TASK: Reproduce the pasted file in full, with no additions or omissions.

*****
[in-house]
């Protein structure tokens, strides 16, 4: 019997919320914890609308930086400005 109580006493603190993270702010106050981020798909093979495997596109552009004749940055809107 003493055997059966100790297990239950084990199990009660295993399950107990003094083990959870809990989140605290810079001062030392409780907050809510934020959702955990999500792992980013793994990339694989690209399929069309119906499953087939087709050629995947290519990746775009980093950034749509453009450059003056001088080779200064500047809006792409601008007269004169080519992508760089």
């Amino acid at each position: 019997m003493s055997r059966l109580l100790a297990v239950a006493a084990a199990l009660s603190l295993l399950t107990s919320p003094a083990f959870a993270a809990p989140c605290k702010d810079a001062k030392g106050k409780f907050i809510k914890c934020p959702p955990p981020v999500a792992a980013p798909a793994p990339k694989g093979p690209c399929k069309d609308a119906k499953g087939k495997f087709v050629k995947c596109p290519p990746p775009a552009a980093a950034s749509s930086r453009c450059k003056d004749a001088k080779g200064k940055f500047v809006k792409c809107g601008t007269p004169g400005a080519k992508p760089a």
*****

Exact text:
[in-house]
């Protein structure tokens, strides 16, 4: 019997919320914890609308930086400005 109580006493603190993270702010106050981020798909093979495997596109552009004749940055809107 003493055997059966100790297990239950084990199990009660295993399950107990003094083990959870809990989140605290810079001062030392409780907050809510934020959702955990999500792992980013793994990339694989690209399929069309119906499953087939087709050629995947290519990746775009980093950034749509453009450059003056001088080779200064500047809006792409601008007269004169080519992508760089």
């Amino acid at each position: 019997m003493s055997r059966l109580l100790a297990v239950a006493a084990a199990l009660s603190l295993l399950t107990s919320p003094a083990f959870a993270a809990p989140c605290k702010d810079a001062k030392g106050k409780f907050i809510k914890c934020p959702p955990p981020v999500a792992a980013p798909a793994p990339k694989g093979p690209c399929k069309d609308a119906k499953g087939k495997f087709v050629k995947c596109p290519p990746p775009a552009a980093a950034s749509s930086r453009c450059k003056d004749a001088k080779g200064k940055f500047v809006k792409c809107g601008t007269p004169g400005a080519k992508p760089a």